Thoughts on this Vehicle?

To Buy or Not to Buy

  • Buy for $6.5k

    Votes: 1 9.1%
  • Run Away

    Votes: 4 36.4%
  • Negotiate Down

    Votes: 3 27.3%
  • Negotiate Way Down

    Votes: 3 27.3%

  • Total voters
    11

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awesomeissquid

SILVER Star
Joined
Jul 1, 2020
Threads
27
Messages
1,404
Location
Bay Area, CA
Hi All,

I have been eyeing a 100 series and talking with an owner about one. It has 270k miles and was in an accident back in 2018 (have the records and photos before/after). The owner was daily driving it until getting a smaller car this past month and is looking to sell because they don't need something so big.

The owner has been trying to solve some intermittent brake issue with the traction control light coming on and the vehicle braking, but the dealer has been unable to correct it since January. In that time they have replaced the brake master cylinder and ABS anti-skid ECU. The latest dealer recommendation was to replace some other computer, but I do not know any additional info. I have a call in with the tech that serviced it to get more info.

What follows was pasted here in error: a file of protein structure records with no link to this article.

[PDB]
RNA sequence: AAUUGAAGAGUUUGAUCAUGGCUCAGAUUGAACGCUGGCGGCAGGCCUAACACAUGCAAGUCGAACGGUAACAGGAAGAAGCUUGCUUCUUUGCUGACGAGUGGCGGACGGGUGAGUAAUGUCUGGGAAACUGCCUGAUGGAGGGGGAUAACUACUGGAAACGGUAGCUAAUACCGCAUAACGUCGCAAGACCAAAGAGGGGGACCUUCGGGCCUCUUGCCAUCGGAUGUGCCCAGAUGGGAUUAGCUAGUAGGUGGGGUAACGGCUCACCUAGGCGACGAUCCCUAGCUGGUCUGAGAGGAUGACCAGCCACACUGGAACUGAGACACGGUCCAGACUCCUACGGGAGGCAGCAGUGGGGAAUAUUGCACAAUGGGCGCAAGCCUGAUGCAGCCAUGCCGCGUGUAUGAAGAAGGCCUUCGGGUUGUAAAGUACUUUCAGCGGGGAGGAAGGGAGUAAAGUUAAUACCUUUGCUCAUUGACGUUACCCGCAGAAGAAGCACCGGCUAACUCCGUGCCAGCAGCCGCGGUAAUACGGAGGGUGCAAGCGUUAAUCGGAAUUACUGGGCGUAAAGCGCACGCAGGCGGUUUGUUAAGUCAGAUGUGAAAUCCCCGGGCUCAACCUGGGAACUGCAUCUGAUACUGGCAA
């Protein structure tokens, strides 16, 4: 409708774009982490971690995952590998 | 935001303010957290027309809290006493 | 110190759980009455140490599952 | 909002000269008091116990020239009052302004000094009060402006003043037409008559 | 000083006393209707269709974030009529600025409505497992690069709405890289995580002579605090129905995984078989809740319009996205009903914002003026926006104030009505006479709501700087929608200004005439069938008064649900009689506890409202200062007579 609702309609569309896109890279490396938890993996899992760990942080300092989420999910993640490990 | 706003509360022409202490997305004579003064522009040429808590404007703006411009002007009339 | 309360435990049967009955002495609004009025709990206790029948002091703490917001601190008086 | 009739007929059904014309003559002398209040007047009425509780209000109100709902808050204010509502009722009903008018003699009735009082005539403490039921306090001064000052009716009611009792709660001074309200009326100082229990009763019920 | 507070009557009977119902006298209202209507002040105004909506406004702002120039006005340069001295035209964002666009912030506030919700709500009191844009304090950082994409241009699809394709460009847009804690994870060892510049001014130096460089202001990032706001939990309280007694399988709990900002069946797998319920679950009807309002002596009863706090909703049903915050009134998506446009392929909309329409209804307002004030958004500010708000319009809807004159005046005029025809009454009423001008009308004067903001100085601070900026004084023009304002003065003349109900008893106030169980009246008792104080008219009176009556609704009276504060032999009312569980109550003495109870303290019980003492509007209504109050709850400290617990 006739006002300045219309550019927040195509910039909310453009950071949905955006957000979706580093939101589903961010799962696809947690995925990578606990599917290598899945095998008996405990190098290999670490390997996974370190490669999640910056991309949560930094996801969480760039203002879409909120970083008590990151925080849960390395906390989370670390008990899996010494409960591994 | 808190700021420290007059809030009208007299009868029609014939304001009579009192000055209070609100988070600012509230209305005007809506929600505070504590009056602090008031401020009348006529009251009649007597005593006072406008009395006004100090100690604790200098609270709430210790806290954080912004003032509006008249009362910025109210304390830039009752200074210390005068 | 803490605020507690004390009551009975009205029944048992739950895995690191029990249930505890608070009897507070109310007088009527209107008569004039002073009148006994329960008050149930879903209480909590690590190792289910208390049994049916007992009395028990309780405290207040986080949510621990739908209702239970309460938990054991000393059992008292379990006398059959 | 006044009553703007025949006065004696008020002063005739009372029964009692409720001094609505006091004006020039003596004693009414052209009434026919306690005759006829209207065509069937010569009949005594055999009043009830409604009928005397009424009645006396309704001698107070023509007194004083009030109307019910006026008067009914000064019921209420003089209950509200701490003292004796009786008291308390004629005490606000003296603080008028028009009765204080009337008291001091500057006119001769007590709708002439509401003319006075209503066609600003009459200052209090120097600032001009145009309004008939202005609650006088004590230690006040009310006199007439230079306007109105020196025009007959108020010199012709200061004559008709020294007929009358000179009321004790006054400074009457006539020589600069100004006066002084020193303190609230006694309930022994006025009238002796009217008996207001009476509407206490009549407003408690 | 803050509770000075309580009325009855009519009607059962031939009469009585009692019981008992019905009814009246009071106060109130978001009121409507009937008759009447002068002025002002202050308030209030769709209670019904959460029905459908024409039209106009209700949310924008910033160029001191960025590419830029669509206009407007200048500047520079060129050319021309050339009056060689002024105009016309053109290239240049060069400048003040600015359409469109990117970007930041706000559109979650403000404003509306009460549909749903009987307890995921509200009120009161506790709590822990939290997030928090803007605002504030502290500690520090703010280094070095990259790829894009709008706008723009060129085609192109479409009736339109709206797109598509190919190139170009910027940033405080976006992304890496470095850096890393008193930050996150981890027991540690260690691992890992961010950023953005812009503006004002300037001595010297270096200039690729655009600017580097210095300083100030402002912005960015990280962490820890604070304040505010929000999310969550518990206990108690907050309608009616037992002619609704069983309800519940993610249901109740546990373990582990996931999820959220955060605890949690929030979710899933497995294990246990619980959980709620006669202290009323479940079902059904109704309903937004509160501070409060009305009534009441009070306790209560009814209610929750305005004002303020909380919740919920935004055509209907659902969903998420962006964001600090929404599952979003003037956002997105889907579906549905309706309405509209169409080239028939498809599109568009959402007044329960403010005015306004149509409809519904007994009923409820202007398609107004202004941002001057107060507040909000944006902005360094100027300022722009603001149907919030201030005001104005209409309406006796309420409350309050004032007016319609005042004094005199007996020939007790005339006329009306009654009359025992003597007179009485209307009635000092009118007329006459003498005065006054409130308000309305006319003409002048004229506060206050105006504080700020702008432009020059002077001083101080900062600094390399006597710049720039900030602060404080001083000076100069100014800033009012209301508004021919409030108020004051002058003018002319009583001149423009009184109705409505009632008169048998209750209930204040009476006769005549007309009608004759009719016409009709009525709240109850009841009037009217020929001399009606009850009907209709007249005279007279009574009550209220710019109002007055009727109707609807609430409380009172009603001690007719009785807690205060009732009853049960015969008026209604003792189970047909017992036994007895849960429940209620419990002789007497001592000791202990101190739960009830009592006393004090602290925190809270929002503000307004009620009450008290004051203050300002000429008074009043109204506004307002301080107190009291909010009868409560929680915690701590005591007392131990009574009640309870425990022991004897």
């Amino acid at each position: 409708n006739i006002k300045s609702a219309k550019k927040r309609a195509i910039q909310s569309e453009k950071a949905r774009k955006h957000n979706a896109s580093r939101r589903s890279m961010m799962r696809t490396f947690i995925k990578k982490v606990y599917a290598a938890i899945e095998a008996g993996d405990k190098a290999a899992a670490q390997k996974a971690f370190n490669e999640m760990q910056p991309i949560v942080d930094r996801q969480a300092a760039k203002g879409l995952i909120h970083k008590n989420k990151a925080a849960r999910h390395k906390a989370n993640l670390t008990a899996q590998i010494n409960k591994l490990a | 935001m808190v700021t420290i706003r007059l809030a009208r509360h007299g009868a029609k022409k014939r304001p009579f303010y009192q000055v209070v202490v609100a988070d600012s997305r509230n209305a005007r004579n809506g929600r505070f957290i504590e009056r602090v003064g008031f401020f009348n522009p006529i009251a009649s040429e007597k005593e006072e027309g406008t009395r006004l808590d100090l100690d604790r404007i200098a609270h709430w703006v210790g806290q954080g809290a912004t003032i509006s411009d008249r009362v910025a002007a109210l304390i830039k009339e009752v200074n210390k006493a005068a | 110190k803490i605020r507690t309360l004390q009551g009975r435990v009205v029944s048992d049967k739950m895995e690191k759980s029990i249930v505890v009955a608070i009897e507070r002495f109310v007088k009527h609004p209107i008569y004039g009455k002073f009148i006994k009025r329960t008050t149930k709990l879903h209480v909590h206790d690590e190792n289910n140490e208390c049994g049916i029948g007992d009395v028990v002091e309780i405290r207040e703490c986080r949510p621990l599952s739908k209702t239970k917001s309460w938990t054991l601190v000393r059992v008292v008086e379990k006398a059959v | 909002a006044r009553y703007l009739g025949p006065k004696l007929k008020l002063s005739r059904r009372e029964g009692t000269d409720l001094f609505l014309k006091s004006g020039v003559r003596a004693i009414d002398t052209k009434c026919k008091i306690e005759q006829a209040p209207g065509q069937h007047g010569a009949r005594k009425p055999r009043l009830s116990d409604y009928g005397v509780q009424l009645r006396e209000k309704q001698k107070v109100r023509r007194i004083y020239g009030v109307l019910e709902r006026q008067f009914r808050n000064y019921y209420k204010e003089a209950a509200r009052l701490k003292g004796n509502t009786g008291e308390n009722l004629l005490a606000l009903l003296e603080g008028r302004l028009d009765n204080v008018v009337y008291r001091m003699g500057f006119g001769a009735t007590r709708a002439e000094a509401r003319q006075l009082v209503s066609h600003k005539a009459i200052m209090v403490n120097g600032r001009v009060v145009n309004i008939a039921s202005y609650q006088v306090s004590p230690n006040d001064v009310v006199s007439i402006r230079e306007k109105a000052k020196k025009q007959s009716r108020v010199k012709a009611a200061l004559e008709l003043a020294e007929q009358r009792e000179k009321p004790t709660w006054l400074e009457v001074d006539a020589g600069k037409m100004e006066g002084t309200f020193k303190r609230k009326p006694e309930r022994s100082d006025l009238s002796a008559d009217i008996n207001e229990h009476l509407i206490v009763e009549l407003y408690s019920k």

The original asking for the vehicle was $8k. Due to the ongoing braking issue and the possible $2.5k fix the dealer recommended, the seller agreed to drop the price to $6.5k. I just got the results of the PPI and it doesn't sound great. but I wanted to get some input on if you think I should walk or try to negotiate down and spend the time/money to fix. I am handy and would be looking to get my hands dirty as much as possible.

PPI Finds:
  • Antenna Mast In-op
  • Right side exhaust manifold leak (driver side maybe?)
  • Power steering rack and pinion leaking
  • Oil residue at engine to transmission junction
  • Pass side rear door lock not working and others stopped working after 1 use
  • Tailgate electrical lock not working
  • Driver side master switch assembly missing a button and some are faulty. Recommended replacing master assembly